Photo & Perspective: Magik*Magik Breathes New Life Into Death Cab's Songs and Fans at the Paramount"/>
This post is part of a series in which longtime Seattle music photographer Laura Duffy provides her thoughts on what it was like to be at and shoot shows.
Laura Duffy Death Cab for Cutie -- featuring frontman Ben Gibbard -- played the Paramount on Sunday, May 13.
By Laura Duffy
There's this contingent of my peers, late 20-somethings/early 30-somethings, who have a very deep-rooted and fervent connection to Death Cab for Cutie, especially in this town. We grew up with them, their records providing the soundtracks to our road trips and breakups. Every song has a specific time and place in our own lives attached to it. We are possessive of this band: we were there way back when, we're still here now. We've seen them so many times, in so many cities, on so many tours; they're ours. But we're proud of them, we are happy to share them with the moms and the kids, because we get it and because this band deserves success. We've seen them at tiny clubs and arenas, and we'll always get on social-media outlets afterward exclaiming "THOSE GUYS!"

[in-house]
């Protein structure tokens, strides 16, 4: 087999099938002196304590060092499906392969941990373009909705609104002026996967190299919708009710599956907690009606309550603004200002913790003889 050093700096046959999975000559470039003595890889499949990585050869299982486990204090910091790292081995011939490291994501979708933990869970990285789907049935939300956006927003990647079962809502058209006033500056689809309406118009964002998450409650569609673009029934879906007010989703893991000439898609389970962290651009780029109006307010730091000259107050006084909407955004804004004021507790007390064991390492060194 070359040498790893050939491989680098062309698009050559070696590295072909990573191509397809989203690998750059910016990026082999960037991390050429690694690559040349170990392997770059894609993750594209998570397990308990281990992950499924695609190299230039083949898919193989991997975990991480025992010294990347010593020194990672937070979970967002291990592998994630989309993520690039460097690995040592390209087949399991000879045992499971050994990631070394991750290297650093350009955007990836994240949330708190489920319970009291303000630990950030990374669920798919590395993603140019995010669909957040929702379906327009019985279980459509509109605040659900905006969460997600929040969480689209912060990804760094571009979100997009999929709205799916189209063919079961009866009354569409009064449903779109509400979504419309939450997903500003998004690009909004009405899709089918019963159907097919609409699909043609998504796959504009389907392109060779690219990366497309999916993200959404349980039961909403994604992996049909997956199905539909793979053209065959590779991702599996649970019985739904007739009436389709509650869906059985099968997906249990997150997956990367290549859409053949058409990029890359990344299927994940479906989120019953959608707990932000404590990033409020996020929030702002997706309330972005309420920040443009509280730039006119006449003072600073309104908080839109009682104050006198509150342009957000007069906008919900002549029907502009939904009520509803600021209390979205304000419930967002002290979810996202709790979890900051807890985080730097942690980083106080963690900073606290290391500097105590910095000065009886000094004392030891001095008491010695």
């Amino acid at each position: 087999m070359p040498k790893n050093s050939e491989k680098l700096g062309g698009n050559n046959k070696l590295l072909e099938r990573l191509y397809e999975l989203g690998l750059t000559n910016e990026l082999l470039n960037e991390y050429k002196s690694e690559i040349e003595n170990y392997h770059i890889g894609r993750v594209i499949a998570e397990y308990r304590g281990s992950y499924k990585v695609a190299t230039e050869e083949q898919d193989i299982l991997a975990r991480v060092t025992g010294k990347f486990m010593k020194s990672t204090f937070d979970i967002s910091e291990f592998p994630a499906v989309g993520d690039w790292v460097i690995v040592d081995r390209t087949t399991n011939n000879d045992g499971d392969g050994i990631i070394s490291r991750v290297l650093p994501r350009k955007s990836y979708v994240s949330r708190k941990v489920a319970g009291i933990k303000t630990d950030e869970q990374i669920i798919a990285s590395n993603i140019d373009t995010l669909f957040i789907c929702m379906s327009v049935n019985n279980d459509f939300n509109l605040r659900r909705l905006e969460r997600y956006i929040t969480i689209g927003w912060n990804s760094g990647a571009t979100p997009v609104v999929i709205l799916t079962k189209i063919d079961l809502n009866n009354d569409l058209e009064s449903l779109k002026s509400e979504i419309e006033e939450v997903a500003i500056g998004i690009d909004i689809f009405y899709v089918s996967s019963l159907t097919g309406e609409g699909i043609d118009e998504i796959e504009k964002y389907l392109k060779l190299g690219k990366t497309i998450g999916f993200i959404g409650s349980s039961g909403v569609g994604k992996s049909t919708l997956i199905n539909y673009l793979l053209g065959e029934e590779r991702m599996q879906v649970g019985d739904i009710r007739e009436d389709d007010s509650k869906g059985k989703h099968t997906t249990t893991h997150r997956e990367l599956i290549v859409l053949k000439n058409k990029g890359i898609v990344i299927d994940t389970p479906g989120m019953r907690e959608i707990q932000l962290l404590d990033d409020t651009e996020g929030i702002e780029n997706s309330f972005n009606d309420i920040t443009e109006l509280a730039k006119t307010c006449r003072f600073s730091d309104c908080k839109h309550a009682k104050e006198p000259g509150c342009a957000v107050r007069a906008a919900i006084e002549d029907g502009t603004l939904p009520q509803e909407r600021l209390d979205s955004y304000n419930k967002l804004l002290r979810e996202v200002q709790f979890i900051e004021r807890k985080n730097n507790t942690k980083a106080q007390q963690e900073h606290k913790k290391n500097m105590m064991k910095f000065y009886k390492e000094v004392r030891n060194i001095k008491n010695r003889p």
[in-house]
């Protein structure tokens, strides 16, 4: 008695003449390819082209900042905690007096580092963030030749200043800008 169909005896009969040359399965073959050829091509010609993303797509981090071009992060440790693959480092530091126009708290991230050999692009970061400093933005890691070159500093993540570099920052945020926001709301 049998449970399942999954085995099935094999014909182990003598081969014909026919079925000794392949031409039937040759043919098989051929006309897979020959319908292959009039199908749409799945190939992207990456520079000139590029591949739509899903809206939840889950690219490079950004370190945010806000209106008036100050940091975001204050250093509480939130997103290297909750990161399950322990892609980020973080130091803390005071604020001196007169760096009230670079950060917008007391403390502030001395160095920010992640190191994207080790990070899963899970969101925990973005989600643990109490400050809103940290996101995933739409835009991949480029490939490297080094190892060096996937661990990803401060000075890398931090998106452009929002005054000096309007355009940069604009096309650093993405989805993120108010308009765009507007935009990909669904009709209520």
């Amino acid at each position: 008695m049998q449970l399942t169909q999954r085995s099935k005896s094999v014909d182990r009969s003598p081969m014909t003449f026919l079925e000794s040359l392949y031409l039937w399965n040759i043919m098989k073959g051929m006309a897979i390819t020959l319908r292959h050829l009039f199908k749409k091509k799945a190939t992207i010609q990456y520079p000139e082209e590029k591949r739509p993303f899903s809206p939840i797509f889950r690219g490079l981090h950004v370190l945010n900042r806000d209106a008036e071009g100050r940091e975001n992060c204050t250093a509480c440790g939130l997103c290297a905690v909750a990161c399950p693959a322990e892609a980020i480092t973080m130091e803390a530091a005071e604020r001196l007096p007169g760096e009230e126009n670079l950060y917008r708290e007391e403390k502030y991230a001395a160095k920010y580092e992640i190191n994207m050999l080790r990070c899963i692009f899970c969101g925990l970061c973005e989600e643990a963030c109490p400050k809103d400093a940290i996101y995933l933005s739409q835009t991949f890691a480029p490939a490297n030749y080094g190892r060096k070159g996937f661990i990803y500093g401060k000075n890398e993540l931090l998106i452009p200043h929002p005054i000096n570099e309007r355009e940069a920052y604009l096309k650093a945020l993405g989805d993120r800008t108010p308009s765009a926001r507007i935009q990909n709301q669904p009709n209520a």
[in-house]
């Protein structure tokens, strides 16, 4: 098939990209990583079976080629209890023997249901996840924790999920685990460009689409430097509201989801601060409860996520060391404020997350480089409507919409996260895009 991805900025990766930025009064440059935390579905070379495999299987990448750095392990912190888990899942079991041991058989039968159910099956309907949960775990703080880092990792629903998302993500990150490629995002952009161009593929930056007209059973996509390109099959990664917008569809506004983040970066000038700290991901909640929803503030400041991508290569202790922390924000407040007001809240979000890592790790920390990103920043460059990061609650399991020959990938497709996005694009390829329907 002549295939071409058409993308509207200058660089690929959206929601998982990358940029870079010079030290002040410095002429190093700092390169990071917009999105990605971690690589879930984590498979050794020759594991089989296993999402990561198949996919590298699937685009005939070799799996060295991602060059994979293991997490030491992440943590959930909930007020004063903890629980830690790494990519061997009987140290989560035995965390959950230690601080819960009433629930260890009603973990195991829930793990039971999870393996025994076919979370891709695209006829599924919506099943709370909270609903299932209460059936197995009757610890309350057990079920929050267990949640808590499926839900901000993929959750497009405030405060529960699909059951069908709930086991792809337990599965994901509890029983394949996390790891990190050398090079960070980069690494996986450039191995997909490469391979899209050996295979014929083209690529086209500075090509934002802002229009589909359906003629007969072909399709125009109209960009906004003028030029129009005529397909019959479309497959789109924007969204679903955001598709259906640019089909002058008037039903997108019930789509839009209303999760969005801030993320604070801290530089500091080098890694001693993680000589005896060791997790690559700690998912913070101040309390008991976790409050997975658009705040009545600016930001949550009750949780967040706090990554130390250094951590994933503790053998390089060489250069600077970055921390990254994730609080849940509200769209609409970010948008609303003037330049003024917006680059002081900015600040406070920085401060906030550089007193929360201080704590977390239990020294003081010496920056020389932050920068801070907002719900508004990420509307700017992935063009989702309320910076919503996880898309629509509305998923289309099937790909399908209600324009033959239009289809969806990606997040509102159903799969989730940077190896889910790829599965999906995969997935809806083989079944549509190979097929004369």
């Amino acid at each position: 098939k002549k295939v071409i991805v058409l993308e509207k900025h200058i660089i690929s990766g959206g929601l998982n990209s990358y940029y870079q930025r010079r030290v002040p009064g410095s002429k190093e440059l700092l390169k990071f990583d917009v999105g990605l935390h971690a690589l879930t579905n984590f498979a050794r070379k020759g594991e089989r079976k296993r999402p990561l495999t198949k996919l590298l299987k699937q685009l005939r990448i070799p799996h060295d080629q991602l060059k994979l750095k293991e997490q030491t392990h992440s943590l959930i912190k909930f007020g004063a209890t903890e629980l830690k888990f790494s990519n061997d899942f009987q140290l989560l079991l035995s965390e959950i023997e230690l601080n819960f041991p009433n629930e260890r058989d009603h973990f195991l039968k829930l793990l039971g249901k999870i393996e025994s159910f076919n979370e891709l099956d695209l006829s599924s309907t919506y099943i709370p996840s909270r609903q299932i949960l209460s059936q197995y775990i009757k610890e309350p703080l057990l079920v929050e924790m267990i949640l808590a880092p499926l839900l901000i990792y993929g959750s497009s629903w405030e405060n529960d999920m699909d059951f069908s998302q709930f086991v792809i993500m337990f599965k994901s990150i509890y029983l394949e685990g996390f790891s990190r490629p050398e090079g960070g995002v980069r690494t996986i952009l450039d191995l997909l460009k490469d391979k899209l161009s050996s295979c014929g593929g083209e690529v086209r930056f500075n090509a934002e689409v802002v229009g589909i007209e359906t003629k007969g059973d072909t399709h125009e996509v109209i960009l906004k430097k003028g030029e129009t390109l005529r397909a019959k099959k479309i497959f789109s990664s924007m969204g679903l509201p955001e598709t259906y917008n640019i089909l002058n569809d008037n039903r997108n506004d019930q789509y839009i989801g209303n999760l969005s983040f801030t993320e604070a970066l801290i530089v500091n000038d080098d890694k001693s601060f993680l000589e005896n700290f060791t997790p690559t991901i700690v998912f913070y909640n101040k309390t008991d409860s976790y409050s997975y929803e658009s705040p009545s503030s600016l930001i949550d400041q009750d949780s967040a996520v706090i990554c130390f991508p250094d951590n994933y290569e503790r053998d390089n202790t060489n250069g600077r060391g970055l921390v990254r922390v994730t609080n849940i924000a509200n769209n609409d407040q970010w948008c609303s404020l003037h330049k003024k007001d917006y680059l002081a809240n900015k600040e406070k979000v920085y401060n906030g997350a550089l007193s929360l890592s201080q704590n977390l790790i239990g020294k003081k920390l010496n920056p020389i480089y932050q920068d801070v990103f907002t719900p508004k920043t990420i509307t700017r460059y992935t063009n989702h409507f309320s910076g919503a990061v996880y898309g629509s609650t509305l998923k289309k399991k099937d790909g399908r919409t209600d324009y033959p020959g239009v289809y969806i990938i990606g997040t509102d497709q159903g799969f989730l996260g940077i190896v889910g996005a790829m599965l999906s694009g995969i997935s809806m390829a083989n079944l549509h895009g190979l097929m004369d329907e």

But last night at the Paramount was so different from what I've seen from them in the past. Having the incredible Magik*Magik Orchestra add a new layer of warmth and drama to these songs we've heard countless times, both recorded and live, breathed new life into the songs, the band, and the audience.
|Death Cab's Chris Walla.|
The set list was a good mix of material from their entire catalog, followed by an intimate-feeling encore acoustic set where they all stood clustered in the middle of the stage (something I always notice as a photographer is that bands are always very spread out across large stages, and it's tough to get them all in one shot unless you're clear across the room), that included "Steadier Footing" and a sickly sweet cover of "I'll Be Your Mirror."
For possibly the first time in all my DCfC live history, I could actually hear every lyric and every harmony. It was like listening on headphones (minus the occasional "WOOOOO! I LOVE YOU!!!" and "THANK YOU!!!" screams during the sparse instrumental moments between vocals). I've heard them close more shows than I can count with the slow-burn of "Transatlanticism," but the pounding crescendo with added strings made me feel like I'd never heard it before, and maybe like I never want to hear it any other way again.